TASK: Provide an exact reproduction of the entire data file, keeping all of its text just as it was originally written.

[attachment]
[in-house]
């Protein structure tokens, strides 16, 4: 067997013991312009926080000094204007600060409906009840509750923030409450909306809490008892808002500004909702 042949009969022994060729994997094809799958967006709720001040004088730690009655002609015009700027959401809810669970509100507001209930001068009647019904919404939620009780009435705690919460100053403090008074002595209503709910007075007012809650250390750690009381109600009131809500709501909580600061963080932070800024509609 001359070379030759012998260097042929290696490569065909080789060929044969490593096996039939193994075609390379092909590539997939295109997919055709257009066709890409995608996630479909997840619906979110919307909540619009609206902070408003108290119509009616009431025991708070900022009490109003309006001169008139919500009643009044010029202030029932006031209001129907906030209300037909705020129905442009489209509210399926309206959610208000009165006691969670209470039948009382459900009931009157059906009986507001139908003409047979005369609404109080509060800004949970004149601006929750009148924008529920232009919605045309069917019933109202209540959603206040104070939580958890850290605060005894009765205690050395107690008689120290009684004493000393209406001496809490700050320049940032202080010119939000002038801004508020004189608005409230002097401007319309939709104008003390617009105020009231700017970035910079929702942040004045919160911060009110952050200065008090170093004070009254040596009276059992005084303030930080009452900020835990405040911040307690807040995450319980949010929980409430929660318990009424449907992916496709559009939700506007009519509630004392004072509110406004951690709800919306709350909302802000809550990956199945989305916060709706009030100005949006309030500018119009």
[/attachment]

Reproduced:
[in-house]
């Protein structure tokens, strides 16, 4: 067997013991312009926080000094204007600060409906009840509750923030409450909306809490008892808002500004909702 042949009969022994060729994997094809799958967006709720001040004088730690009655002609015009700027959401809810669970509100507001209930001068009647019904919404939620009780009435705690919460100053403090008074002595209503709910007075007012809650250390750690009381109600009131809500709501909580600061963080932070800024509609 001359070379030759012998260097042929290696490569065909080789060929044969490593096996039939193994075609390379092909590539997939295109997919055709257009066709890409995608996630479909997840619906979110919307909540619009609206902070408003108290119509009616009431025991708070900022009490109003309006001169008139919500009643009044010029202030029932006031209001129907906030209300037909705020129905442009489209509210399926309206959610208000009165006691969670209470039948009382459900009931009157059906009986507001139908003409047979005369609404109080509060800004949970004149601006929750009148924008529920232009919605045309069917019933109202209540959603206040104070939580958890850290605060005894009765205690050395107690008689120290009684004493000393209406001496809490700050320049940032202080010119939000002038801004508020004189608005409230002097401007319309939709104008003390617009105020009231700017970035910079929702942040004045919160911060009110952050200065008090170093004070009254040596009276059992005084303030930080009452900020835990405040911040307690807040995450319980949010929980409430929660318990009424449907992916496709559009939700506007009519509630004392004072509110406004951690709800919306709350909302802000809550990956199945989305916060709706009030100005949006309030500018119009």